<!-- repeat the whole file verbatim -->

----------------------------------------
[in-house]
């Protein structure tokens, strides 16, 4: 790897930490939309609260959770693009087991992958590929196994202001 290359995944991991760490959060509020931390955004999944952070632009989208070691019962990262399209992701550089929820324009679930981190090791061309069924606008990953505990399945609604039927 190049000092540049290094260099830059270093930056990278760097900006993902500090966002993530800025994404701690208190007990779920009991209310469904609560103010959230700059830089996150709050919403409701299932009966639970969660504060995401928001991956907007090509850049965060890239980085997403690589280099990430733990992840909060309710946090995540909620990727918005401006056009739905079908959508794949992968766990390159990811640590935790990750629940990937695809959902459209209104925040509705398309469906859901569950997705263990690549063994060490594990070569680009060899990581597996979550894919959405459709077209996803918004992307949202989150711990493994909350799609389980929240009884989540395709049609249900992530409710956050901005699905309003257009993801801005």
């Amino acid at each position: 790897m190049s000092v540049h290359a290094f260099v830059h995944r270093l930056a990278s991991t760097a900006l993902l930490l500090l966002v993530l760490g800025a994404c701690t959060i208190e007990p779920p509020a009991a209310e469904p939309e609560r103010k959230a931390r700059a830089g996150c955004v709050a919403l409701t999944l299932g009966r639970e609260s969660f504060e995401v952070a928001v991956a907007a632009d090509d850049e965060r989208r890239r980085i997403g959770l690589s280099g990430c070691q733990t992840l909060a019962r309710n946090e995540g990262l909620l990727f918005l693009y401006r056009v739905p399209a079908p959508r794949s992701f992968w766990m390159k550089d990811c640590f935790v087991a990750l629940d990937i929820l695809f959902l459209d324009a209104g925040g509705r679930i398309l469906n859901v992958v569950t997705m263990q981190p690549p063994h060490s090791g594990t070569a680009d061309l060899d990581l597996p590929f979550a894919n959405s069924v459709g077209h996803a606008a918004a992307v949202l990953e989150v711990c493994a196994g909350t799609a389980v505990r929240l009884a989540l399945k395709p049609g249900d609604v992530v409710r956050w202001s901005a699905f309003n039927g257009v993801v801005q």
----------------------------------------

[in-house]
């Protein structure tokens, strides 16, 4: 790897930490939309609260959770693009087991992958590929196994202001 290359995944991991760490959060509020931390955004999944952070632009989208070691019962990262399209992701550089929820324009679930981190090791061309069924606008990953505990399945609604039927 190049000092540049290094260099830059270093930056990278760097900006993902500090966002993530800025994404701690208190007990779920009991209310469904609560103010959230700059830089996150709050919403409701299932009966639970969660504060995401928001991956907007090509850049965060890239980085997403690589280099990430733990992840909060309710946090995540909620990727918005401006056009739905079908959508794949992968766990390159990811640590935790990750629940990937695809959902459209209104925040509705398309469906859901569950997705263990690549063994060490594990070569680009060899990581597996979550894919959405459709077209996803918004992307949202989150711990493994909350799609389980929240009884989540395709049609249900992530409710956050901005699905309003257009993801801005």
């Amino acid at each position: 790897m190049s000092v540049h290359a290094f260099v830059h995944r270093l930056a990278s991991t760097a900006l993902l930490l500090l966002v993530l760490g800025a994404c701690t959060i208190e007990p779920p509020a009991a209310e469904p939309e609560r103010k959230a931390r700059a830089g996150c955004v709050a919403l409701t999944l299932g009966r639970e609260s969660f504060e995401v952070a928001v991956a907007a632009d090509d850049e965060r989208r890239r980085i997403g959770l690589s280099g990430c070691q733990t992840l909060a019962r309710n946090e995540g990262l909620l990727f918005l693009y401006r056009v739905p399209a079908p959508r794949s992701f992968w766990m390159k550089d990811c640590f935790v087991a990750l629940d990937i929820l695809f959902l459209d324009a209104g925040g509705r679930i398309l469906n859901v992958v569950t997705m263990q981190p690549p063994h060490s090791g594990t070569a680009d061309l060899d990581l597996p590929f979550a894919n959405s069924v459709g077209h996803a606008a918004a992307v949202l990953e989150v711990c493994a196994g909350t799609a389980v505990r929240l009884a989540l399945k395709p049609g249900d609604v992530v409710r956050w202001s901005a699905f309003n039927g257009v993801v801005q």